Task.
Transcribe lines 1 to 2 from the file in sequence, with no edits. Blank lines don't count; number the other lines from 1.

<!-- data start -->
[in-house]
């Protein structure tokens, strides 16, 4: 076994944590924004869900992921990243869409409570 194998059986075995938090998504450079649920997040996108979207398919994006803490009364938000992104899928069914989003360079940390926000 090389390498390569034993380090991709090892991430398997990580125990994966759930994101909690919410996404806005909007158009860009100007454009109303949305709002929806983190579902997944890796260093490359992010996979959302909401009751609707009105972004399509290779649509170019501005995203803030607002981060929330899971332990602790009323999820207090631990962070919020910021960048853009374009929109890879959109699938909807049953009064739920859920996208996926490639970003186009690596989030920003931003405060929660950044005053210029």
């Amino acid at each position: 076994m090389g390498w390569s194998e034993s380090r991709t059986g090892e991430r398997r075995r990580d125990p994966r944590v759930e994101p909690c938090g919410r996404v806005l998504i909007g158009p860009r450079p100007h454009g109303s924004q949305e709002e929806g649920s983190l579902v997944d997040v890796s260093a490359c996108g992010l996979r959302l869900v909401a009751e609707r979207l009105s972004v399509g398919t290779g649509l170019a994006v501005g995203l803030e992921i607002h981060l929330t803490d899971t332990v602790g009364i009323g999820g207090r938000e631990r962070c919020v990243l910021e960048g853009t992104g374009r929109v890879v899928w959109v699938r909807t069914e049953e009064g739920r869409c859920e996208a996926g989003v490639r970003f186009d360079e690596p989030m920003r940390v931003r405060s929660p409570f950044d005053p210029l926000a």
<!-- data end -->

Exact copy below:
[in-house]
């Protein structure tokens, strides 16, 4: 076994944590924004869900992921990243869409409570 194998059986075995938090998504450079649920997040996108979207398919994006803490009364938000992104899928069914989003360079940390926000 090389390498390569034993380090991709090892991430398997990580125990994966759930994101909690919410996404806005909007158009860009100007454009109303949305709002929806983190579902997944890796260093490359992010996979959302909401009751609707009105972004399509290779649509170019501005995203803030607002981060929330899971332990602790009323999820207090631990962070919020910021960048853009374009929109890879959109699938909807049953009064739920859920996208996926490639970003186009690596989030920003931003405060929660950044005053210029």